Intellectual Property Law
Intellectual property law (IP law) provides a structure which protects the legal rights of artists, inventors, musicians, traders, writers and others, referring to the creations of their minds. This protection can often be in the form of registering copyrights, patents or trademarks.
Intellectual property law regulates who owns certain ideas and inventions, and declares the rules on others accessing these intellectual properties. It helps to prevent ideas from being stolen, and the person who owns the IP could potentially receive money from anyone that uses their idea. The aim of intellectual property law is to ‘promote progress’, and providing the creators with protection gives them an increased incentive to disclose their work, because they know they will be suitably rewarded.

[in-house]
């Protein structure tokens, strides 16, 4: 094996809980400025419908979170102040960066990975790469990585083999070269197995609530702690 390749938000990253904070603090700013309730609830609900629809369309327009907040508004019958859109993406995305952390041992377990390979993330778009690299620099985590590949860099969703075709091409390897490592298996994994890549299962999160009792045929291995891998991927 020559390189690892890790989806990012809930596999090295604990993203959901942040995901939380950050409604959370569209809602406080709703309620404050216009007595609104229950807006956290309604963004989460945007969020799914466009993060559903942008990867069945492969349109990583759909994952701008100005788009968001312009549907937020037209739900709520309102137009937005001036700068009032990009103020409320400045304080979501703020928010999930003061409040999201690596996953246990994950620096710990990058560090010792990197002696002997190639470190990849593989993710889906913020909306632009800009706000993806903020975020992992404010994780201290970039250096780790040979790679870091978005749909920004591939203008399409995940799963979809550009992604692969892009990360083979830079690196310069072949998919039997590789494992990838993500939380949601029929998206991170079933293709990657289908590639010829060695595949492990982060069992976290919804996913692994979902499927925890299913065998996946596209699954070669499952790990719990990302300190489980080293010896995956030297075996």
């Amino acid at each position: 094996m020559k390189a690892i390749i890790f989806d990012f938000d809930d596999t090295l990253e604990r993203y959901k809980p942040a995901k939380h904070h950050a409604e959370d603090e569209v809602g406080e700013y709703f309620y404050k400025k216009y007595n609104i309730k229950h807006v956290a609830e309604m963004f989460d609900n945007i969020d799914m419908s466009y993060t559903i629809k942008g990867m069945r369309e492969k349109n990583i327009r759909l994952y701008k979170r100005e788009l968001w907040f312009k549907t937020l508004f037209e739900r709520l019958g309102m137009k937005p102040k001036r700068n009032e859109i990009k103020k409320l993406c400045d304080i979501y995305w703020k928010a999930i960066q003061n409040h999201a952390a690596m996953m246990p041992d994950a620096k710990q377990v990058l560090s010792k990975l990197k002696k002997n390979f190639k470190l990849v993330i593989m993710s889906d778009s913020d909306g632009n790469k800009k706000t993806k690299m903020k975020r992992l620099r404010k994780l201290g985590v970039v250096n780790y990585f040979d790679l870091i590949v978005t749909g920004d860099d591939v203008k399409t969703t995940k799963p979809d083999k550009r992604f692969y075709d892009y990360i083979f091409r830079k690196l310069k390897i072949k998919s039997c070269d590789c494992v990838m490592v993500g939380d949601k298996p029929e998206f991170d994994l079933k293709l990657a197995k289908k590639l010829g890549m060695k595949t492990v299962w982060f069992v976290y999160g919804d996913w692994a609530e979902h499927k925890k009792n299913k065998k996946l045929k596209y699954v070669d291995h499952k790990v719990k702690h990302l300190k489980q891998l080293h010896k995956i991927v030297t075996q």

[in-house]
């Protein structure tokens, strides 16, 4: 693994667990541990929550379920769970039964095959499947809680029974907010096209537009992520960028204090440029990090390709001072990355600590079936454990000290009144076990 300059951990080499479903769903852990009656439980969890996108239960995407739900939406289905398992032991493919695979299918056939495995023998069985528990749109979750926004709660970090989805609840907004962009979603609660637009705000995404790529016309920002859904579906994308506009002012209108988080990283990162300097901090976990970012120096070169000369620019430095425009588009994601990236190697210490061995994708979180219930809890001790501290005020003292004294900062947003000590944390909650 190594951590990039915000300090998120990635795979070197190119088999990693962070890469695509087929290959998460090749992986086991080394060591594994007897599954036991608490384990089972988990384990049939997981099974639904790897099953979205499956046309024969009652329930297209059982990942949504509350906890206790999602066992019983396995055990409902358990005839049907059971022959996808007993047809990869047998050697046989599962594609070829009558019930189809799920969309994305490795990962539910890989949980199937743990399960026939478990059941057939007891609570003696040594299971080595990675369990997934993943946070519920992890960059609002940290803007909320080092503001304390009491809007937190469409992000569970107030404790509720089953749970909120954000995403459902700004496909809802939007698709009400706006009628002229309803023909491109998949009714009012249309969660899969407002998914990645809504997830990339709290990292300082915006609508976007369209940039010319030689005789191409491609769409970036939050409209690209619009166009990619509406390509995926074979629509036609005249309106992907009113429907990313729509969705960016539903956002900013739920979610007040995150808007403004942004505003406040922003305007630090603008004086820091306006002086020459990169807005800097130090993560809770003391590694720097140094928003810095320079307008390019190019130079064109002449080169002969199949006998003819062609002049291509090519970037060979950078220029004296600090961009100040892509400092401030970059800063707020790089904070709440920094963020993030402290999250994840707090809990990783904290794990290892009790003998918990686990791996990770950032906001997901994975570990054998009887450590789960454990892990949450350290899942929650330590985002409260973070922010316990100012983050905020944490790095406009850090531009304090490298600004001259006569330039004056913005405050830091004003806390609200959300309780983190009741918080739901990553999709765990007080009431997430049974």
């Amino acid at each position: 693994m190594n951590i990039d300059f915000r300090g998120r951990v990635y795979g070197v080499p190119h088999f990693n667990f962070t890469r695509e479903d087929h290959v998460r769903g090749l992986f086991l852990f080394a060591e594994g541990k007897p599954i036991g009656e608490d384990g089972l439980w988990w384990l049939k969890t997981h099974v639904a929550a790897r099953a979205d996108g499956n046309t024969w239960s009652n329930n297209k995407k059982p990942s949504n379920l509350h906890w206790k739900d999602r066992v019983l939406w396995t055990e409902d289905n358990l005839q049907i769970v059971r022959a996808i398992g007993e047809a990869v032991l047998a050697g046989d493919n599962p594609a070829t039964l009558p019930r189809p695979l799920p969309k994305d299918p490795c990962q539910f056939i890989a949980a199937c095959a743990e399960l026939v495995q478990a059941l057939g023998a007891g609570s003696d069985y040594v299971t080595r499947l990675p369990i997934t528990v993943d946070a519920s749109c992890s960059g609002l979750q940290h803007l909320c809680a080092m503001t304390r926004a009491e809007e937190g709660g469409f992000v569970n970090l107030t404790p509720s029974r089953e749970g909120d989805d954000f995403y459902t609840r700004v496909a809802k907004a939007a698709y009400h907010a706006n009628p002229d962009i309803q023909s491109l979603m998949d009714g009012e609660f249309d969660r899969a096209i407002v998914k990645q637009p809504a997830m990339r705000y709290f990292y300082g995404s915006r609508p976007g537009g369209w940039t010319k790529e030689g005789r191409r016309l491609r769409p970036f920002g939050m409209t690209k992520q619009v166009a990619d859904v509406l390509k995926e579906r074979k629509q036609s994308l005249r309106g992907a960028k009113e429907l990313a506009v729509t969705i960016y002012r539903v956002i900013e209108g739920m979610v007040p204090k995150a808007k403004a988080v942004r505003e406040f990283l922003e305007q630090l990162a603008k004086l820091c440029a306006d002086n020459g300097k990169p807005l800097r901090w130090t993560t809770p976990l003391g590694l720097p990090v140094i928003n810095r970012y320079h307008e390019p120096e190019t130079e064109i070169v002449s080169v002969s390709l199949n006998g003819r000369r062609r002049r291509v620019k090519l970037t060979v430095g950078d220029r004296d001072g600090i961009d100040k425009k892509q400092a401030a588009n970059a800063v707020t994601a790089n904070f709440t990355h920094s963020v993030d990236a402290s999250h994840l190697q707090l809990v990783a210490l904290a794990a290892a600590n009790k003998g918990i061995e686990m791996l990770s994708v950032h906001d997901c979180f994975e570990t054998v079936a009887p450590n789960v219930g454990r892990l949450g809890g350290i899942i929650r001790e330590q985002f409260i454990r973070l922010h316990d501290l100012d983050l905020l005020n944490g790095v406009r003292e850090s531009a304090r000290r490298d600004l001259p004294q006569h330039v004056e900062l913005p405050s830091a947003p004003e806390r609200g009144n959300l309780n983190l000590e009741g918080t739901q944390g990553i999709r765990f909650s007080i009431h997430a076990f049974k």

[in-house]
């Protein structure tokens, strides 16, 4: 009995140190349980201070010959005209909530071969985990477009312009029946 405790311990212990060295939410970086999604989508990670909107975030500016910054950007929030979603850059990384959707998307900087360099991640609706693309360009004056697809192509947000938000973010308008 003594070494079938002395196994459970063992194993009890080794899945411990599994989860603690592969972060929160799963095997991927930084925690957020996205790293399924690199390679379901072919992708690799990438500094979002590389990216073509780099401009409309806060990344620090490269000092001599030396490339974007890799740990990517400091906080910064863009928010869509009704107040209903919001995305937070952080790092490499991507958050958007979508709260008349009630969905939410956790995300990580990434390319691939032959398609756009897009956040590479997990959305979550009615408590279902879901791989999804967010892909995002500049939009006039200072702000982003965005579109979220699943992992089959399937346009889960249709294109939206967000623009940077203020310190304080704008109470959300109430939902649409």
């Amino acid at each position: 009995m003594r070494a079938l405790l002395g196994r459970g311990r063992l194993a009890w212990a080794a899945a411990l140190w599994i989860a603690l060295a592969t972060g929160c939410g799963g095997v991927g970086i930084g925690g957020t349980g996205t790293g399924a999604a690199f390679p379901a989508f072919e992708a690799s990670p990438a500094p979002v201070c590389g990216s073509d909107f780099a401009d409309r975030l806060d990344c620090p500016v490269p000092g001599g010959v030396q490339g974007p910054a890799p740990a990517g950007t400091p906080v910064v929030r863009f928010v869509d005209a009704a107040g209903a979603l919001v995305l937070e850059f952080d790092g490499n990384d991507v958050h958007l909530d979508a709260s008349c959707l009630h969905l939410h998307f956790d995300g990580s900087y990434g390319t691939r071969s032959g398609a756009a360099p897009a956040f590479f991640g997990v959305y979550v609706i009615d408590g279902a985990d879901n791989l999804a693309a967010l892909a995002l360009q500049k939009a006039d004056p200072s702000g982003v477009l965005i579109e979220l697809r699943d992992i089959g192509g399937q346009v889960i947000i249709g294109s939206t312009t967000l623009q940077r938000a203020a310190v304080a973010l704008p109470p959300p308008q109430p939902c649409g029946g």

Violating the intellectual property law can result in either a civil case or criminal case, depending on the actions taken, jurisdiction and the property involved. If someone infringes on IP, the owner could seek an injunction, claim for damages, or demand that the person gives up the infringing article.
A patent lasts for a set period of time, and allows a creator to decide who is not allowed to manufacture or trade their invention. Copyright lasts for a set period of time, and allows a creator to have exclusive rights to their invention (such as its publishing or performance). A trademark is usually a symbol or words, which represents a company or a creation, and prevents people from producing property that is either the same or very similar to that property.